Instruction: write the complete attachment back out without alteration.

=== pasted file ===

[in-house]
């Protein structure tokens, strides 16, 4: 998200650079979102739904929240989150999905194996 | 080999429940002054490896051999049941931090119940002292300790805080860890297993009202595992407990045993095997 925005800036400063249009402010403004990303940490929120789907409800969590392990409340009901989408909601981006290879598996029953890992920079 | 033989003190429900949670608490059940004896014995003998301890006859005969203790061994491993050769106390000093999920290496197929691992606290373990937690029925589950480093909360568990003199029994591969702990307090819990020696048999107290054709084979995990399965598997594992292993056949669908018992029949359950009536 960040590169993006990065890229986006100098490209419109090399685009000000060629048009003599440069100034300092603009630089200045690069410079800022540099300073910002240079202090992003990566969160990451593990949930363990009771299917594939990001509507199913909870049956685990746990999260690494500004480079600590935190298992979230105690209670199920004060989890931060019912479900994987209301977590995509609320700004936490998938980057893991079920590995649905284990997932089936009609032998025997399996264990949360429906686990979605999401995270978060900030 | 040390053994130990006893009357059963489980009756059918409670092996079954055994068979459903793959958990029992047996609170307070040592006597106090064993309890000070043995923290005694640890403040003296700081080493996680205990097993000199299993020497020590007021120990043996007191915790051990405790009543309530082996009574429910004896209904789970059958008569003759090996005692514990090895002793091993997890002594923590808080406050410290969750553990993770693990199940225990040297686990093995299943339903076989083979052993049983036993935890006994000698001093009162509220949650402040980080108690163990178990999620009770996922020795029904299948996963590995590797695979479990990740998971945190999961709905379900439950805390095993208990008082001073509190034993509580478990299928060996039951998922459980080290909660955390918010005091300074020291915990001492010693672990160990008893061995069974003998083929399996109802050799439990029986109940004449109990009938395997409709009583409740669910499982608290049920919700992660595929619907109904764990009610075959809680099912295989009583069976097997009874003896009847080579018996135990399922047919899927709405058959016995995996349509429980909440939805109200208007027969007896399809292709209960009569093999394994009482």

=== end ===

[in-house]
């Protein structure tokens, strides 16, 4: 998200650079979102739904929240989150999905194996 | 080999429940002054490896051999049941931090119940002292300790805080860890297993009202595992407990045993095997 925005800036400063249009402010403004990303940490929120789907409800969590392990409340009901989408909601981006290879598996029953890992920079 | 033989003190429900949670608490059940004896014995003998301890006859005969203790061994491993050769106390000093999920290496197929691992606290373990937690029925589950480093909360568990003199029994591969702990307090819990020696048999107290054709084979995990399965598997594992292993056949669908018992029949359950009536 960040590169993006990065890229986006100098490209419109090399685009000000060629048009003599440069100034300092603009630089200045690069410079800022540099300073910002240079202090992003990566969160990451593990949930363990009771299917594939990001509507199913909870049956685990746990999260690494500004480079600590935190298992979230105690209670199920004060989890931060019912479900994987209301977590995509609320700004936490998938980057893991079920590995649905284990997932089936009609032998025997399996264990949360429906686990979605999401995270978060900030 | 040390053994130990006893009357059963489980009756059918409670092996079954055994068979459903793959958990029992047996609170307070040592006597106090064993309890000070043995923290005694640890403040003296700081080493996680205990097993000199299993020497020590007021120990043996007191915790051990405790009543309530082996009574429910004896209904789970059958008569003759090996005692514990090895002793091993997890002594923590808080406050410290969750553990993770693990199940225990040297686990093995299943339903076989083979052993049983036993935890006994000698001093009162509220949650402040980080108690163990178990999620009770996922020795029904299948996963590995590797695979479990990740998971945190999961709905379900439950805390095993208990008082001073509190034993509580478990299928060996039951998922459980080290909660955390918010005091300074020291915990001492010693672990160990008893061995069974003998083929399996109802050799439990029986109940004449109990009938395997409709009583409740669910499982608290049920919700992660595929619907109904764990009610075959809680099912295989009583069976097997009874003896009847080579018996135990399922047919899927709405058959016995995996349509429980909440939805109200208007027969007896399809292709209960009569093999394994009482």